Forty years since the assassination of Dr Martin Luther King. I read the speech again this evening. It is simply amazing – for me the essence of prophetic oratory. As often, the bits which are not often quoted come as the greater surprise:
But there is something that I must say to my people, who stand on the warm threshold which leads into the palace of justice: in the process of gaining our rightful place we must not be guilty of wrongful deeds. Let us not seek to satisfy our thirst for freedom by drinking from the cup of bitterness and hatred. We must forever conduct our struggle on the high plane of dignity and discipline. We must not allow our creative protest to degenerate into physical violence. Again and again we must rise to the majestic heights of meeting physical force with soul force.
I was asked for a 50 word comment today on Tony Blair’s ‘Faith and Globalisation’ Lecture yesterday at Westminster Cathedral. In some ways, he has it right. The great conspiracy – difficult word – of the secular society is that religion has ceased to matter. Plainly religion, for better or worse, is a major force in shaping societies and events across the world. Right too in suggesting that, taking the sweep of history, one can point to immense benefit which people of faith have brought to social reform, the relief of poverty, the building of peace. Considering his huge contribution to the Irish peace process – probably his greatest legacy – he doesn’t really seem to understand that the greatest danger of religion is not extreme religion – but the way in which religion allows itself to be subverted and distorted in the service of political and cultural causes. So it was in South Africa, in Ireland and now in the Islamic world. And over the whole lecture looms the unstated feeling that his decision to go to war in Iraq was a faith-shaped decision. If you want a searching analysis of the too-rapid recourse to war, read Peter Selby’s recent article in the Church Times – Why war is never a final solution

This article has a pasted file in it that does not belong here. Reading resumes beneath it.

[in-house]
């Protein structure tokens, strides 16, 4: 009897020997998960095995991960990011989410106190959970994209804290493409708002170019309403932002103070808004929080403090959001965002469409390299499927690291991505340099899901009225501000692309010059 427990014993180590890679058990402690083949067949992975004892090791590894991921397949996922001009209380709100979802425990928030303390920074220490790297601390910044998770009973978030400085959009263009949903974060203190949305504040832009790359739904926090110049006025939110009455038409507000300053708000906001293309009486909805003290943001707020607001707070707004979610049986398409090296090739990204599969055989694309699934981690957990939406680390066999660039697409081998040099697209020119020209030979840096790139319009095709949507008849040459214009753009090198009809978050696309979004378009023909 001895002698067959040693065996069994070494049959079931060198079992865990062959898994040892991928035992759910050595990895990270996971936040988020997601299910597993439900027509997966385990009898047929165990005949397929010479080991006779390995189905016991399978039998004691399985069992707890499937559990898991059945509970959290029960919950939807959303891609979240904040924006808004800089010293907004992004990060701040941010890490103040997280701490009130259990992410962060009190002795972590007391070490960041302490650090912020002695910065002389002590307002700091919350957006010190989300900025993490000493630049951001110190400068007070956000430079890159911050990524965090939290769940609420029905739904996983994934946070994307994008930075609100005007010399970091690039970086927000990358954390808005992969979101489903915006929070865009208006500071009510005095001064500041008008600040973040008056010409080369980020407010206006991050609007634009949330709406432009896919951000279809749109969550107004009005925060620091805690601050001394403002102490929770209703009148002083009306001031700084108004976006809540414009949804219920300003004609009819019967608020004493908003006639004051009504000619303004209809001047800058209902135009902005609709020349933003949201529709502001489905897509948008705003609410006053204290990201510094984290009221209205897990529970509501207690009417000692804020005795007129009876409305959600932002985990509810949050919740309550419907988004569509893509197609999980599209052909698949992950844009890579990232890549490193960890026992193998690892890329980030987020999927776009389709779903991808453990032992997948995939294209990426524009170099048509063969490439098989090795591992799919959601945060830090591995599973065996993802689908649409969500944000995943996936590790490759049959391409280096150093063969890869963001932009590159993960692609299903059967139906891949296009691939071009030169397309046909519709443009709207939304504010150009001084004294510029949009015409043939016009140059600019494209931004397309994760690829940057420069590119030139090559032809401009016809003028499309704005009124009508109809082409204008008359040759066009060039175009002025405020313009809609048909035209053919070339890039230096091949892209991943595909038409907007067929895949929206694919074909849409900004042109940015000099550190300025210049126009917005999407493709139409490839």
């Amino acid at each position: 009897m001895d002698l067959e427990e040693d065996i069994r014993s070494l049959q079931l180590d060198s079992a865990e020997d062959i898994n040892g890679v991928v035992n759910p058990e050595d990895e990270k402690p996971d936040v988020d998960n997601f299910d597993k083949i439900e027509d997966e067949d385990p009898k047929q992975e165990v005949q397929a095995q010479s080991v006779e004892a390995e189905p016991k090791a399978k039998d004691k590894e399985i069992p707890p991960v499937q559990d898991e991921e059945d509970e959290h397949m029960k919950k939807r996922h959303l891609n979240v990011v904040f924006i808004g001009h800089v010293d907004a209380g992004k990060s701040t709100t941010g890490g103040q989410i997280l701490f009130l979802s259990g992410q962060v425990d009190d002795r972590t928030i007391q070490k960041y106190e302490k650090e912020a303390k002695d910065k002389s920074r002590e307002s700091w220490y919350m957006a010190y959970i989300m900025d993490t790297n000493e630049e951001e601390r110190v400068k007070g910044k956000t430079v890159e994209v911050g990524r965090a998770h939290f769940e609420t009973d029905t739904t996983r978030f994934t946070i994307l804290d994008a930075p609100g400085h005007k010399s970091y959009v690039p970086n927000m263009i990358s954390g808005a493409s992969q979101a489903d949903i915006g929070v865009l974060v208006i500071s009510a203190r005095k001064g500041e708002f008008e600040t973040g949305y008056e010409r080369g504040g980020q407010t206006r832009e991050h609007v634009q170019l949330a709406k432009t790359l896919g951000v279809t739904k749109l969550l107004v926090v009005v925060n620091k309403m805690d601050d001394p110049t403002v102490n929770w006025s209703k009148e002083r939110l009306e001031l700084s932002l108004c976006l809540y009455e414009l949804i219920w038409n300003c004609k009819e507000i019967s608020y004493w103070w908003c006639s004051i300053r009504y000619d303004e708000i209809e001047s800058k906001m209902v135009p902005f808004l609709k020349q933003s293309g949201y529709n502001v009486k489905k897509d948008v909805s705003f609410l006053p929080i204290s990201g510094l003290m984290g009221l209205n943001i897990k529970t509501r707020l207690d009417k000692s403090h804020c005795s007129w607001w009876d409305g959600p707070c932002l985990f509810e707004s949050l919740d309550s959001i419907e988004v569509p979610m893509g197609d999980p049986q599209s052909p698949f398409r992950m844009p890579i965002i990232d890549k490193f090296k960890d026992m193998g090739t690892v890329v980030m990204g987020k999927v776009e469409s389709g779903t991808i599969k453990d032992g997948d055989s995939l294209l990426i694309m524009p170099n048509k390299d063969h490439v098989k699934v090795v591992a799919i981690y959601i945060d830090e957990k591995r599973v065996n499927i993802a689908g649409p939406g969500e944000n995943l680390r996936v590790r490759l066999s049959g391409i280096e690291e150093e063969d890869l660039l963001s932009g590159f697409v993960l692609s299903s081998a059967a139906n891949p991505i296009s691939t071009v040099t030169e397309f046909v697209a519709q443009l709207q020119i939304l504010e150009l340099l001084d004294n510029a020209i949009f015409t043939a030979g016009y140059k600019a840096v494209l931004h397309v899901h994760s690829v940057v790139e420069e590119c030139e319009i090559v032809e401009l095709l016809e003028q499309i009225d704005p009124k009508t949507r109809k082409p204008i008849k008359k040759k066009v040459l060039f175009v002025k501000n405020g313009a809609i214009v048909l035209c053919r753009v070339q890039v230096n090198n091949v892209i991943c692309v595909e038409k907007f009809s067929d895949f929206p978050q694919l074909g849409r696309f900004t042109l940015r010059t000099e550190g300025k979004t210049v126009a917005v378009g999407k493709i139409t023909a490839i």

No Martin Luther King, I think.
Phew, for a moment you had me worried there, Ted! 🙂
And Gordon B ? – a bookie comfortably but barely an ordinand, despite the siren calls…
Fair enough, Andrew. Except that I wasn’t seeking to set other people’s boundaries for them. I just want them to tell me where they think the boundaries are. Otherwise, where is the space between the inclusive and the laissez-faire?
Please don’t ask me where my boundaries are. Less clear-cut, I fear, than President Bush’s fence along the US-Mexico border.
I note it’s Rowan Williams turn on 17th April in the lecture series!
freedom within boundaries… I guess we all agree to that ethical proposition as long as we set them. The hard part is when boundaries are formed on insecure bases – for example, one former (long retired) bishop suffragan in England decided that married clergy (both ordained) – then the wife should not be paid – yet a single woman doing the same job should be. reason was that bp’s wife thought that she did what female clergy did and did not get paid so why should they (of course she wasn’t trained or accredited)? – it became a boundary all the same when he was made a diocesan. beware boundaries – they often have barbed wire around them, I was once told!
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